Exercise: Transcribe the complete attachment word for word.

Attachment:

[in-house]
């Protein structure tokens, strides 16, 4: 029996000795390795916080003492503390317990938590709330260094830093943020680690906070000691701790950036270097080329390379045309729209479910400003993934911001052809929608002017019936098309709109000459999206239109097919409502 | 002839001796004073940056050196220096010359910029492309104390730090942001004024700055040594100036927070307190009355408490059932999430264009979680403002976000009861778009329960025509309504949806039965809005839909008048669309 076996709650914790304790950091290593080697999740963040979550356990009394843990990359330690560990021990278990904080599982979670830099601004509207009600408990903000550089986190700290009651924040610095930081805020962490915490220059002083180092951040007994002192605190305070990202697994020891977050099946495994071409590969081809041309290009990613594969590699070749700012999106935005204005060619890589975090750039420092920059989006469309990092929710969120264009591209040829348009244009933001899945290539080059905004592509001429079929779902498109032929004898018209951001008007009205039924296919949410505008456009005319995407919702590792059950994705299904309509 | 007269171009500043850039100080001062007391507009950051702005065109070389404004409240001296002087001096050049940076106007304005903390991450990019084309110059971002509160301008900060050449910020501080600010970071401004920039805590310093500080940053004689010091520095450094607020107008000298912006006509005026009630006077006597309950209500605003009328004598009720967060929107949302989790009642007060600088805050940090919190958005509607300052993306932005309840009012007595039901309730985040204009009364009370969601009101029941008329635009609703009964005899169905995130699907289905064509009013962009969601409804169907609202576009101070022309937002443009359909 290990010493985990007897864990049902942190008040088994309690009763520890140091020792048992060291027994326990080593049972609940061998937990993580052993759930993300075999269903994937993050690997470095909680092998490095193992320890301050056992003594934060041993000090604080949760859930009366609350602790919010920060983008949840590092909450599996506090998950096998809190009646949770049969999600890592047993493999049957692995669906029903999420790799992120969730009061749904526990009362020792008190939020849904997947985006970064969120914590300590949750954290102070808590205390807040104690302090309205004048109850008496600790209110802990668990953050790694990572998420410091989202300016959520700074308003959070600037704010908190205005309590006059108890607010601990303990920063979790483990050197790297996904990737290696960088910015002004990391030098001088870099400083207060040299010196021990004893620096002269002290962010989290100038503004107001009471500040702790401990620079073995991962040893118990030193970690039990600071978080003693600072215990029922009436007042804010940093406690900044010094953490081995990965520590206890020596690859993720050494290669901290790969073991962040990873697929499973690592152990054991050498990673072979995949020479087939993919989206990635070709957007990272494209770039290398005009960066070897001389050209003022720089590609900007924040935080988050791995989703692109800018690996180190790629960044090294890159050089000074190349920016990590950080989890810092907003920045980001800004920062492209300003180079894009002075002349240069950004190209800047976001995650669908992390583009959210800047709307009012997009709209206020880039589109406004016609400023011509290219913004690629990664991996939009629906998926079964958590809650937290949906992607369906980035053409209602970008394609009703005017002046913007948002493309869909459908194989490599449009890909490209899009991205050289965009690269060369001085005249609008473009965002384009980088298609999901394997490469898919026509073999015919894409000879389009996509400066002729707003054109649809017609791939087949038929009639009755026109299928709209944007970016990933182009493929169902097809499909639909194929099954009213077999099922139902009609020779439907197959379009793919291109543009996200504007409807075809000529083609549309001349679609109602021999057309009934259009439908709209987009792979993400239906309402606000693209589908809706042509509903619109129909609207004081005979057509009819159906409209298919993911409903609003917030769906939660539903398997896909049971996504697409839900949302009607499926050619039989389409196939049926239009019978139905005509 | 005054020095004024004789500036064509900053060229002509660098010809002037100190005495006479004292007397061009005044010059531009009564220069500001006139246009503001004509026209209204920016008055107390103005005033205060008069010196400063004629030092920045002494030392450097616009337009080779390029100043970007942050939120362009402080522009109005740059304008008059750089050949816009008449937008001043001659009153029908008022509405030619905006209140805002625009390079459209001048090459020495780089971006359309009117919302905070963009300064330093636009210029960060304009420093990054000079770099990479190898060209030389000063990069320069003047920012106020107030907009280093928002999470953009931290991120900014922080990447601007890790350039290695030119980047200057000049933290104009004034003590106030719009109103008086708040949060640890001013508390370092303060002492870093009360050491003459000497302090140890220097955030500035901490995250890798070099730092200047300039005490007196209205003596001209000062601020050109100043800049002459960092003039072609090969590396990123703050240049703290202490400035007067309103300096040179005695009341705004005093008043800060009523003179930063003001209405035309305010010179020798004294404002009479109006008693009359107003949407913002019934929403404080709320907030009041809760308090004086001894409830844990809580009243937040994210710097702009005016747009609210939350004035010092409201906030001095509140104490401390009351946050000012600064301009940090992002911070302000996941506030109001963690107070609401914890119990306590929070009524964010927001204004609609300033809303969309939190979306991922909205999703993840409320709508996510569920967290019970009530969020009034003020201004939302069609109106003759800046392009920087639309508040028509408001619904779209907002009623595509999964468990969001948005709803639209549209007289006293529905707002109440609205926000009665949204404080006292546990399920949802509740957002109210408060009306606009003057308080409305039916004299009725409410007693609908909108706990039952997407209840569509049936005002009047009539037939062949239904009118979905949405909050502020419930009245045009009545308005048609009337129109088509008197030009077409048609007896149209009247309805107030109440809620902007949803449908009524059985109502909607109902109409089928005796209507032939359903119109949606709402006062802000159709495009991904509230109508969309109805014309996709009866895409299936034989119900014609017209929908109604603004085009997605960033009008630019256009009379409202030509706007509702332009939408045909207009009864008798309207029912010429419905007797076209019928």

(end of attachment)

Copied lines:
[in-house]
């Protein structure tokens, strides 16, 4: 029996000795390795916080003492503390317990938590709330260094830093943020680690906070000691701790950036270097080329390379045309729209479910400003993934911001052809929608002017019936098309709109000459999206239109097919409502 | 002839001796004073940056050196220096010359910029492309104390730090942001004024700055040594100036927070307190009355408490059932999430264009979680403002976000009861778009329960025509309504949806039965809005839909008048669309 076996709650914790304790950091290593080697999740963040979550356990009394843990990359330690560990021990278990904080599982979670830099601004509207009600408990903000550089986190700290009651924040610095930081805020962490915490220059002083180092951040007994002192605190305070990202697994020891977050099946495994071409590969081809041309290009990613594969590699070749700012999106935005204005060619890589975090750039420092920059989006469309990092929710969120264009591209040829348009244009933001899945290539080059905004592509001429079929779902498109032929004898018209951001008007009205039924296919949410505008456009005319995407919702590792059950994705299904309509 | 007269171009500043850039100080001062007391507009950051702005065109070389404004409240001296002087001096050049940076106007304005903390991450990019084309110059971002509160301008900060050449910020501080600010970071401004920039805590310093500080940053004689010091520095450094607020107008000298912006006509005026009630006077006597309950209500605003009328004598009720967060929107949302989790009642007060600088805050940090919190958005509607300052993306932005309840009012007595039901309730985040204009009364009370969601009101029941008329635009609703009964005899169905995130699907289905064509009013962009969601409804169907609202576009101070022309937002443009359909 290990010493985990007897864990049902942190008040088994309690009763520890140091020792048992060291027994326990080593049972609940061998937990993580052993759930993300075999269903994937993050690997470095909680092998490095193992320890301050056992003594934060041993000090604080949760859930009366609350602790919010920060983008949840590092909450599996506090998950096998809190009646949770049969999600890592047993493999049957692995669906029903999420790799992120969730009061749904526990009362020792008190939020849904997947985006970064969120914590300590949750954290102070808590205390807040104690302090309205004048109850008496600790209110802990668990953050790694990572998420410091989202300016959520700074308003959070600037704010908190205005309590006059108890607010601990303990920063979790483990050197790297996904990737290696960088910015002004990391030098001088870099400083207060040299010196021990004893620096002269002290962010989290100038503004107001009471500040702790401990620079073995991962040893118990030193970690039990600071978080003693600072215990029922009436007042804010940093406690900044010094953490081995990965520590206890020596690859993720050494290669901290790969073991962040990873697929499973690592152990054991050498990673072979995949020479087939993919989206990635070709957007990272494209770039290398005009960066070897001389050209003022720089590609900007924040935080988050791995989703692109800018690996180190790629960044090294890159050089000074190349920016990590950080989890810092907003920045980001800004920062492209300003180079894009002075002349240069950004190209800047976001995650669908992390583009959210800047709307009012997009709209206020880039589109406004016609400023011509290219913004690629990664991996939009629906998926079964958590809650937290949906992607369906980035053409209602970008394609009703005017002046913007948002493309869909459908194989490599449009890909490209899009991205050289965009690269060369001085005249609008473009965002384009980088298609999901394997490469898919026509073999015919894409000879389009996509400066002729707003054109649809017609791939087949038929009639009755026109299928709209944007970016990933182009493929169902097809499909639909194929099954009213077999099922139902009609020779439907197959379009793919291109543009996200504007409807075809000529083609549309001349679609109602021999057309009934259009439908709209987009792979993400239906309402606000693209589908809706042509509903619109129909609207004081005979057509009819159906409209298919993911409903609003917030769906939660539903398997896909049971996504697409839900949302009607499926050619039989389409196939049926239009019978139905005509 | 005054020095004024004789500036064509900053060229002509660098010809002037100190005495006479004292007397061009005044010059531009009564220069500001006139246009503001004509026209209204920016008055107390103005005033205060008069010196400063004629030092920045002494030392450097616009337009080779390029100043970007942050939120362009402080522009109005740059304008008059750089050949816009008449937008001043001659009153029908008022509405030619905006209140805002625009390079459209001048090459020495780089971006359309009117919302905070963009300064330093636009210029960060304009420093990054000079770099990479190898060209030389000063990069320069003047920012106020107030907009280093928002999470953009931290991120900014922080990447601007890790350039290695030119980047200057000049933290104009004034003590106030719009109103008086708040949060640890001013508390370092303060002492870093009360050491003459000497302090140890220097955030500035901490995250890798070099730092200047300039005490007196209205003596001209000062601020050109100043800049002459960092003039072609090969590396990123703050240049703290202490400035007067309103300096040179005695009341705004005093008043800060009523003179930063003001209405035309305010010179020798004294404002009479109006008693009359107003949407913002019934929403404080709320907030009041809760308090004086001894409830844990809580009243937040994210710097702009005016747009609210939350004035010092409201906030001095509140104490401390009351946050000012600064301009940090992002911070302000996941506030109001963690107070609401914890119990306590929070009524964010927001204004609609300033809303969309939190979306991922909205999703993840409320709508996510569920967290019970009530969020009034003020201004939302069609109106003759800046392009920087639309508040028509408001619904779209907002009623595509999964468990969001948005709803639209549209007289006293529905707002109440609205926000009665949204404080006292546990399920949802509740957002109210408060009306606009003057308080409305039916004299009725409410007693609908909108706990039952997407209840569509049936005002009047009539037939062949239904009118979905949405909050502020419930009245045009009545308005048609009337129109088509008197030009077409048609007896149209009247309805107030109440809620902007949803449908009524059985109502909607109902109409089928005796209507032939359903119109949606709402006062802000159709495009991904509230109508969309109805014309996709009866895409299936034989119900014609017209929908109604603004085009997605960033009008630019256009009379409202030509706007509702332009939408045909207009009864008798309207029912010429419905007797076209019928």